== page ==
The specific objectives of this synthesis are to 1) reevaluate the complexity, underlying assumptions, and ecological processes governing the response of grazed ecosystems, 2) summarize plant and animal production responses to rotational and continuous grazing, 3) characterize the prevailing perceptions influencing the assessment of rotational and continuous grazing, and 4) attempt to direct the profession toward a reconciliation of perceptions advocating support for rotational grazing systems with that of the experimental evidence. This assessment is specific to the application of commercial grazing operations, and it does not explicitly consider grazing dynamics associated with herding, migratory grazing, or transhumance.

Primary Sources of Complexity and Confusion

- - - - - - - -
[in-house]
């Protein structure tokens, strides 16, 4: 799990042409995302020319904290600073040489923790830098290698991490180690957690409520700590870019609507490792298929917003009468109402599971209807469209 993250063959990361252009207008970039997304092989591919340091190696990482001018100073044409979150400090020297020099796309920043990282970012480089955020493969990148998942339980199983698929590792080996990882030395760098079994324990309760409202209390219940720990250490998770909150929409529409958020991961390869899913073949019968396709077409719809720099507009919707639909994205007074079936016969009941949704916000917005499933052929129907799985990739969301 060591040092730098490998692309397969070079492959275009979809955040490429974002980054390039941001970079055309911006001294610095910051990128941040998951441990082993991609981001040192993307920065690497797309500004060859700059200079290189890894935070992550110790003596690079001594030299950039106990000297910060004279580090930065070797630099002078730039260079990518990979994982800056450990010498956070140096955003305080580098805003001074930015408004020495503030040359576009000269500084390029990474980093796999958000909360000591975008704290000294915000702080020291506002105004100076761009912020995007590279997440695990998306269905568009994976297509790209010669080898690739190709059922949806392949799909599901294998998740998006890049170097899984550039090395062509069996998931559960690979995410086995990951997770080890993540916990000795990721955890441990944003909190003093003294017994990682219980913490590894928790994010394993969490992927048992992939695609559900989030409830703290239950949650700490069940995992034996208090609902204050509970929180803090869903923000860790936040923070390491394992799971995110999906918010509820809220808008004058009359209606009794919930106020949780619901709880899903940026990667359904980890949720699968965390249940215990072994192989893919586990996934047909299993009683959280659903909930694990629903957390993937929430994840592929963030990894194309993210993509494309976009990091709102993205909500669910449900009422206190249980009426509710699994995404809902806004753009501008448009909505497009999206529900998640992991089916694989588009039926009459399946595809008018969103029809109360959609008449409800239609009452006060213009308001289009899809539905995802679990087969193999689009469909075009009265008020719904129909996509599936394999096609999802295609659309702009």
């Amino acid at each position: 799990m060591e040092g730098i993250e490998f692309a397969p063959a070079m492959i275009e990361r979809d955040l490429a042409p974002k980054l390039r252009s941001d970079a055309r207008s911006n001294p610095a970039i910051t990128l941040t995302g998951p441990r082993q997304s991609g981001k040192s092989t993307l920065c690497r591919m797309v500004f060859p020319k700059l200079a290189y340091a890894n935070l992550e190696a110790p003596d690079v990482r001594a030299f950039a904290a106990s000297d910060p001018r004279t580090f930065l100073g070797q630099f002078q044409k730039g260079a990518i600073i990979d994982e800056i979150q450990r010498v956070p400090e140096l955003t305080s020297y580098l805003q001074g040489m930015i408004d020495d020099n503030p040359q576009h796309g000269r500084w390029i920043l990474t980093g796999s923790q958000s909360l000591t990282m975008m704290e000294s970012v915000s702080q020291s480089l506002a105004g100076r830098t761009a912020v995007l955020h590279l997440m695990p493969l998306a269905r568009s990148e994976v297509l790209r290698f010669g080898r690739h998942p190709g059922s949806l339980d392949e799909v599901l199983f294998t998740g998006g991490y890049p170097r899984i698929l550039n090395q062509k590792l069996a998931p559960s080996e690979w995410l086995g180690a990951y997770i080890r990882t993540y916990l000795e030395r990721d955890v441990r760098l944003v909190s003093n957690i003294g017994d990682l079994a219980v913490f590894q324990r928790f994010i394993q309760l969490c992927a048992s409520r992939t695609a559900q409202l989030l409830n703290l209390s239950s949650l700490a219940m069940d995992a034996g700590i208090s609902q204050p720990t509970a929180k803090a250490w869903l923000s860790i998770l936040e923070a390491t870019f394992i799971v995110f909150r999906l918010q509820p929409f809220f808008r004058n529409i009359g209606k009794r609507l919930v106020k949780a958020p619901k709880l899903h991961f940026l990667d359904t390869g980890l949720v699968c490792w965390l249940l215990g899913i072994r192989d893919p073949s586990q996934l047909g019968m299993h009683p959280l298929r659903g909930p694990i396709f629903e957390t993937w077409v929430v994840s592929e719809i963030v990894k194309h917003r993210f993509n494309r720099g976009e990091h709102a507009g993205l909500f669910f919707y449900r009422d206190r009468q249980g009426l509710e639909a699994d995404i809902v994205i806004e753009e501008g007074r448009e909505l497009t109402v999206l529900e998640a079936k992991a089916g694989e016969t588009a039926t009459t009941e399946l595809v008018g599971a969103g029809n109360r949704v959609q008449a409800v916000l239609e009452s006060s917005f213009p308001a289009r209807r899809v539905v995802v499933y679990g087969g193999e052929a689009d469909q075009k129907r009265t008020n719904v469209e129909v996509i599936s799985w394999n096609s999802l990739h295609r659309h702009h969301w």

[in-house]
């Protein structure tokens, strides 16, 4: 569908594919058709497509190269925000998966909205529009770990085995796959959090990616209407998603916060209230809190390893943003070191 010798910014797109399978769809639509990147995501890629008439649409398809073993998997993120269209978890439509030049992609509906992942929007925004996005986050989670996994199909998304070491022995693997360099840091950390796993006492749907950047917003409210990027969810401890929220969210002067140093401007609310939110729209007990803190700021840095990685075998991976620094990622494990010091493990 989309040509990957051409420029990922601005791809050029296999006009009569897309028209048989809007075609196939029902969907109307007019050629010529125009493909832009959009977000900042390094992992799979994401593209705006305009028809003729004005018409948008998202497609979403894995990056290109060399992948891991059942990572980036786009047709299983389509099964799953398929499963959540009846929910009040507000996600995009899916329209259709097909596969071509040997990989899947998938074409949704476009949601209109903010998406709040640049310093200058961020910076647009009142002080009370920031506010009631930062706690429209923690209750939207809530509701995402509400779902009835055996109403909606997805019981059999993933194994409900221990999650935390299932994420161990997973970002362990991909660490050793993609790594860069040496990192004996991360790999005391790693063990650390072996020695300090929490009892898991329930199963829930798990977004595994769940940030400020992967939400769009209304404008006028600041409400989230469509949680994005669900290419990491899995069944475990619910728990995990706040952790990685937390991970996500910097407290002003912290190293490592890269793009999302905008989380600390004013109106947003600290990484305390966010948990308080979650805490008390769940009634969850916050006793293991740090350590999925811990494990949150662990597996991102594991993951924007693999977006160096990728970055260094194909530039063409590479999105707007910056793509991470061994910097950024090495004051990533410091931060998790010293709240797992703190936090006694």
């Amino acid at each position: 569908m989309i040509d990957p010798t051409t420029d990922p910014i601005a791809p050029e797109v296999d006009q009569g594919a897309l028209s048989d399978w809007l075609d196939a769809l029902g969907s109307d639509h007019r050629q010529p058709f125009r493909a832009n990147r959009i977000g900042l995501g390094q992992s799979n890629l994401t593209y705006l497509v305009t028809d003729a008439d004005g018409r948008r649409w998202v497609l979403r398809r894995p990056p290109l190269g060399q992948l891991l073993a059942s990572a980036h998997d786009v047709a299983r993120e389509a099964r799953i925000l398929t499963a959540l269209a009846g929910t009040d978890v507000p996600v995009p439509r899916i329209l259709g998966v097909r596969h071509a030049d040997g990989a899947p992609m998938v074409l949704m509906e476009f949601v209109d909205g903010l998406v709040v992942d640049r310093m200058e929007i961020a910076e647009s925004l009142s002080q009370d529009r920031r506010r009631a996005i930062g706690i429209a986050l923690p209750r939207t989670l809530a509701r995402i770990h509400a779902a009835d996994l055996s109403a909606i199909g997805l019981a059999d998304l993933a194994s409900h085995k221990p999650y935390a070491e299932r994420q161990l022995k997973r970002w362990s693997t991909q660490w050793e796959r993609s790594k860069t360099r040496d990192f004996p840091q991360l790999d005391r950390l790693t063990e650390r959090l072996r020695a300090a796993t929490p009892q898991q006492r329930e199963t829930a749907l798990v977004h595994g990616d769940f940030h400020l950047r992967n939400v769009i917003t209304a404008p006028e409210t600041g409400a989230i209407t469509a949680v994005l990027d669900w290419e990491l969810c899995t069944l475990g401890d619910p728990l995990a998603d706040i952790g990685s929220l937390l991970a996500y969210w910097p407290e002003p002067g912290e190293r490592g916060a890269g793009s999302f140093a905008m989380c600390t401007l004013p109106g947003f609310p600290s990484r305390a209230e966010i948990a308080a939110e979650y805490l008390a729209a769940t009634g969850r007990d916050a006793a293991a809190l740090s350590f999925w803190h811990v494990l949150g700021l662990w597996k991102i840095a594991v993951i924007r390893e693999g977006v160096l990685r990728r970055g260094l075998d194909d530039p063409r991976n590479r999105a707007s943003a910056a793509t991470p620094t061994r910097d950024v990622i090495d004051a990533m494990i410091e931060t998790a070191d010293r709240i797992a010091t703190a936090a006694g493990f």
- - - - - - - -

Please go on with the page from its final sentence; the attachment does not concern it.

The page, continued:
The absence of consistent management and policy recommendations concerning the adoption of grazing systems after several decades of experimental research and commercial application is a testament to the complexity of this task. The complexity resides in the broad array of confounding variables that make a direct, valid comparison between grazing systems and continuous grazing all but impossible (Heady 1961). Consider the wide range of ecological variation associated with rainfall regime (i.e., amount, seasonality, and intra- and interannual variability), vegetation structure, composition, productivity, prior land use, and livestock characteristics (i.e., breeds, prior conditioning, care, and handling). This tremendous ecological variability is paralleled by variability associated with the commitment, ability, goals (i.e., production vs. conservation), and opportunities (i.e., land ownership, alternative revenue sources) of managers operating these systems. Managerial variability poses a unique problem because, unlike ecological variability, it is seldom recognized and documented, which makes it especially difficult to disentangle from the ecological component of grazing systems. In spite of this tremendous variability, stocking rate has emerged as the most consistent management variable influencing both plant and animal responses to grazing (e.g., Heady 1961; O'Reagain and Turner 1992; Ash and Stafford Smith 1996; Holechek et al. 2001).